Cheers Ireland! That sorts our Safe Harbour issues out – Dropbox
Irish data protection is now for life, not just St Patrick's day
Following Twitter’s lead, Dropbox will treat Africans, Asians and Australians as Europeans from June 1.
The file transfer site has updated its privacy rules so that all accounts outside North America will be managed by Dropbox Ireland.
This means that stricter European data protection laws will apply, rather than US rules.
The new terms will be applied to old accounts from June 1, but will be effective on any new accounts (opened since May 1) immediately.
The timing of the move is significant, as sources told El Reg that the company is getting ready for European courts to pull the plug on the so-called Safe Harbour agreement between the EU and the US.
The European Parliament has repeatedly called for the Safe Harbour deal to be suspended, arguing that the voluntary register does not sufficiently protect Europeans’ data privacy rights.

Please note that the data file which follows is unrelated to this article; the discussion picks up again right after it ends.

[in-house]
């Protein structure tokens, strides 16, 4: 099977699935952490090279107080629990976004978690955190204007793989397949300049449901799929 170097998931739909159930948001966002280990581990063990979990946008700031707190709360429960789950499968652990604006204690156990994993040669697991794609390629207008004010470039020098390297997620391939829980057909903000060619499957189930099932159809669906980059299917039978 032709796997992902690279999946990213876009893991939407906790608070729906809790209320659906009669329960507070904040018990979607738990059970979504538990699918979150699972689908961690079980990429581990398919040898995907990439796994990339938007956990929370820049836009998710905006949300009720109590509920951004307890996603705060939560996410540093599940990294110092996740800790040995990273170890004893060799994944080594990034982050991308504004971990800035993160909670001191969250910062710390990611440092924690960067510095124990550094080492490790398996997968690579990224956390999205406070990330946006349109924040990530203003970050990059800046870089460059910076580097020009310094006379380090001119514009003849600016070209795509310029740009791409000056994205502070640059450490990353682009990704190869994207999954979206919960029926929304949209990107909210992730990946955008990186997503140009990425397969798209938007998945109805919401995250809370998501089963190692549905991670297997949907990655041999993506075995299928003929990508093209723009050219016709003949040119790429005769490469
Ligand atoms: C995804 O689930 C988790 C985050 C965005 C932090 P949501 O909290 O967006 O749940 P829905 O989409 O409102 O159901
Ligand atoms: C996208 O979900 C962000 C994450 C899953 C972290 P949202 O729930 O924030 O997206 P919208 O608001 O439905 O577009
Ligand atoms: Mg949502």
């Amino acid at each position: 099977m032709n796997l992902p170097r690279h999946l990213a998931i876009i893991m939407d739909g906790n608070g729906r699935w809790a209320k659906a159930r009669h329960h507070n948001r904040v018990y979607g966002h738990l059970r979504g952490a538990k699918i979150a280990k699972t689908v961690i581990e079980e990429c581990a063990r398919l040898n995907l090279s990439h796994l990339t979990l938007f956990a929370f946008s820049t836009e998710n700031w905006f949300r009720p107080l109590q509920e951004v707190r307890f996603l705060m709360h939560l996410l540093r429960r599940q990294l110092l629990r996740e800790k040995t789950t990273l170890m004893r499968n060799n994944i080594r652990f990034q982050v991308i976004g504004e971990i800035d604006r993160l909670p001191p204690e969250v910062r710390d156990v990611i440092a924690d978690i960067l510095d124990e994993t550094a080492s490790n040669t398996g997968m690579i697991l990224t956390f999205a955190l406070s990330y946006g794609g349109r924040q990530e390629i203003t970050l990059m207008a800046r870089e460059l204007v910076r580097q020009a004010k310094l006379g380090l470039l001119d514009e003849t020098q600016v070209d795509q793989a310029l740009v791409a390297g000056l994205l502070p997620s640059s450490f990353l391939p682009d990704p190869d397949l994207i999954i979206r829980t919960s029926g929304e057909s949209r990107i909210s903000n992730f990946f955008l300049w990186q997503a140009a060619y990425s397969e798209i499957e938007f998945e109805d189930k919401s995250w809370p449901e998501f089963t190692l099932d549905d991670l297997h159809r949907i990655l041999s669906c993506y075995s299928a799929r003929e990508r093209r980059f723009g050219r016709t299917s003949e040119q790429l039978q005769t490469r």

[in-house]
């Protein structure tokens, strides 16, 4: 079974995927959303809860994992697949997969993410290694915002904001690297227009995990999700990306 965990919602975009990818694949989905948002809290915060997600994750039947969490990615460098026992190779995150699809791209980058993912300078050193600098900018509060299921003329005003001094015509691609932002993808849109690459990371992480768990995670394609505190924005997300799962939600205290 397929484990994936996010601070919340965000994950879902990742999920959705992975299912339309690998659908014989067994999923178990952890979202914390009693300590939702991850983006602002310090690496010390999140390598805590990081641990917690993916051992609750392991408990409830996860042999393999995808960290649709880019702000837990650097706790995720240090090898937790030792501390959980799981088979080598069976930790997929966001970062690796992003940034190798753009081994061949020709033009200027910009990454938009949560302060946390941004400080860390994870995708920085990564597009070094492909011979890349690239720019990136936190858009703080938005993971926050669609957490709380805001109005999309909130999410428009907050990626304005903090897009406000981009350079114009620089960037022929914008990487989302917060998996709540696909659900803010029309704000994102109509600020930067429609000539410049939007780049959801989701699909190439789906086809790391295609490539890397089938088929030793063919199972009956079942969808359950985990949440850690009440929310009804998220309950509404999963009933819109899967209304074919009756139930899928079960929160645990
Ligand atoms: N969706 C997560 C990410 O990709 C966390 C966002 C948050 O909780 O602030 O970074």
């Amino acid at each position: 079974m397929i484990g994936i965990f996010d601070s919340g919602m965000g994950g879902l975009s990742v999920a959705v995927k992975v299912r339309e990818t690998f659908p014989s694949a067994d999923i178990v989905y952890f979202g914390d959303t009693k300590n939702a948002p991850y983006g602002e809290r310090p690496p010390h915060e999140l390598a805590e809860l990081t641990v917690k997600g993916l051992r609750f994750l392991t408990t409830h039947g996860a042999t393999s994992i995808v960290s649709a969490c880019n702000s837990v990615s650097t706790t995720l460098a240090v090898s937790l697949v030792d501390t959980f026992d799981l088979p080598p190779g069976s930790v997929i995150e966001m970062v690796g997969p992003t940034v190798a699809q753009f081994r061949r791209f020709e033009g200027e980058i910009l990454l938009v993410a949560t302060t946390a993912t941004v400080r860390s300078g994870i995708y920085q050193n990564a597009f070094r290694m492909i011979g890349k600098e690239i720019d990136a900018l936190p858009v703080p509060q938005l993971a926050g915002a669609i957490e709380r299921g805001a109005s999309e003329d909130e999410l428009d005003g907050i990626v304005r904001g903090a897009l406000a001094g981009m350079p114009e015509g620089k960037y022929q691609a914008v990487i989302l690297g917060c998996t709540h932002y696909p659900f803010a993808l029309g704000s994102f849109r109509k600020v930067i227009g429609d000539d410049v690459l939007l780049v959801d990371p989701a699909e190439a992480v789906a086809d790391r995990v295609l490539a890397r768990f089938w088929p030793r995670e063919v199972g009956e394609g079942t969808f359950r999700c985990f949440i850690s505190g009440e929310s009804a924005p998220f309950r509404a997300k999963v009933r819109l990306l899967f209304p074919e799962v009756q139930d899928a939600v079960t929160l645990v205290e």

Now a complaint brought by “Angry Austrian™” Max Schrems could topple the 15-year-old deal.
Schrems alleges that Facebook violated fundamental European rights by transferring personal user data to the US National Security Agency (NSA).
After the Irish Data Protection Commissioner refused to investigate, citing Safe Harbour rules, the case was referred first to the Irish High Court and has now gone all the way to the European Court of Justice (ECJ).
On June 24, the Advocate General of the ECJ will give his opinion on whether national authorities should be allowed to suspend data transfers to the US. This is not legally binding, but will be a strong indication on how the court will eventually rule.
If the outcome is that Safe Harbour does not protect EU rights, US companies transferring data out of Europe could find themselves in hot water.
Twitter and Dropbox may be ahead of the game, but if the AG agrees with the European Parliament, expect an unseemly scramble as American companies with bases in Europe attempt to get their houses in order. ®